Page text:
John and Kevin, here is your task: develop a clear model of Commonwealth-state relations, create policies that reflect it in a coherent manner, and campaign on them. If you’re not willing to do that, shut up about what’s wrong with the states or what’s wrong with how your opponent is treating the states.

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What I don’t get

  1. Why does John Howard talk about the state governments with such obvious contempt? He conveys an expectation that everyone agrees that the states are being run badly and that we’ll all believe him when he says that all the problems with hospitals/schools/housing/inflation/etc. are their fault because we know they’re incompetent. Does he not realize that the voters he is speaking to are the same ones who elected those governments?
  2. Given the consistent poll results showing a reasonably hefty swing against the coalition, should Howard be focusing on the most marginal of seats or should he let seats like Braddon fall where they may and worry about hanging onto the ones where there are a few percentage points in it? The Government’s situation (and behaviour) seems so desperate, it would seem that hanging onto a bare majority of seats would be a reasonable target at this point.

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Grab a hospital, grab a headline

I’ve been out walking the world a bit these past few days, and haven’t had a chance to say my piece about the Commonwealth hospital takeover beyond a brief snark. Others have now said many of the things I would say, so this is a bit of a “me too” entry (not that I condone metooism, Kevin).


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The desperation

Wake up and smell it.

The Howard Government: Buying your votes, one marginal seat at a time.

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Accentuating the differences

It seems like today saw a push by Kevin Rudd to water down the “me too” criticisms of his similarity to Howard. The Labor announcements about removing cartoon characters from food advertising and giving greater discretion to the states in how they spend their Commonwealth funding were clearly intended to generate a response from the Government (and they did), highlighting to those voters who had started to wonder whether Kevin was a Howard clone that there are differences between them on policy – just not on many of the big-ticket items.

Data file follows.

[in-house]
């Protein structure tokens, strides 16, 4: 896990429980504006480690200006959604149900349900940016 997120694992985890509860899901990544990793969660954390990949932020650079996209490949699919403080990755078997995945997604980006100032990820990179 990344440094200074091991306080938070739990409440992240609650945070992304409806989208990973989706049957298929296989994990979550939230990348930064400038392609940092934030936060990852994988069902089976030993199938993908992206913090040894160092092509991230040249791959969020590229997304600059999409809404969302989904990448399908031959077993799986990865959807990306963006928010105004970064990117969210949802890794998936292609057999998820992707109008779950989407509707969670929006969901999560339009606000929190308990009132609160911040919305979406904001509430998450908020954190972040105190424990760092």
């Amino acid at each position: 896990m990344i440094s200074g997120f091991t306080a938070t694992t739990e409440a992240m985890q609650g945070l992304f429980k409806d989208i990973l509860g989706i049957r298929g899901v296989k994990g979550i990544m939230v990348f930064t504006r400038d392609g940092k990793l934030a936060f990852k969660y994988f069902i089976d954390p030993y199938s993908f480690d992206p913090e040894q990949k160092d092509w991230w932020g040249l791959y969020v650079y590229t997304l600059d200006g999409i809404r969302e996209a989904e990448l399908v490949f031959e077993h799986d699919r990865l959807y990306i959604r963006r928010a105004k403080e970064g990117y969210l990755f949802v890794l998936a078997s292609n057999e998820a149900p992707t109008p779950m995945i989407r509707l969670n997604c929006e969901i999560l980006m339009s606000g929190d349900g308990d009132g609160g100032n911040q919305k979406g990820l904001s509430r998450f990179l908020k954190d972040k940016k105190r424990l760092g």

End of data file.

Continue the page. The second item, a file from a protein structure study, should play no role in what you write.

The nutrition-oriented ban on cartoon characters fits pretty well with the general image Rudd has been creating of a man who is looking out for everyday people. Is it too hard to buy a house? Are the grocery stores and petrol stations ripping you off? He’s Kevin, he’s from Queensland, and he’s here to help. I’m not convinced of the effectiveness of regulating food marketing in this way, but I also don’t think this policy was designed to be a vote-changer. It’s a fairly trivial initiative that mainly serves to create an apparent distinction between Labor’s approach and the Government’s.

The proposed changes to the state funding model seems a bit more substantial, but the other thing it does is to play into the recent focus on how state issues are being handled. Much has been made of the number of fronts on which the Howard government has been fighting the states. The approach of Howard and his Ministers has been to attempt to circumvent the states – pushing ahead with taking control of the Murray-Darling river system without agreement from Victoria, exploring bypassing the state governments in funding public housing, etc.

Rudd is hinting at an alternative approach where the states will have more discretion in how they direct funding into services but, according to Bob McMullan, will remain accountable for outcomes. I would imagine he can expect widespread support from the Premiers, which means that the relationship with the state governments seems to be a key discriminator between the PM and his opponent. It puts the ball back into Howard’s court to establish how his approach to the states will produce better outcomes, given that it will clearly have more conflict associated with it.

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Howard’s hypocrisy

The states can’t be critical of the Commonwealth – that’s “trying to score a political point.”

What’s that, inflation is high? Let’s blame the states.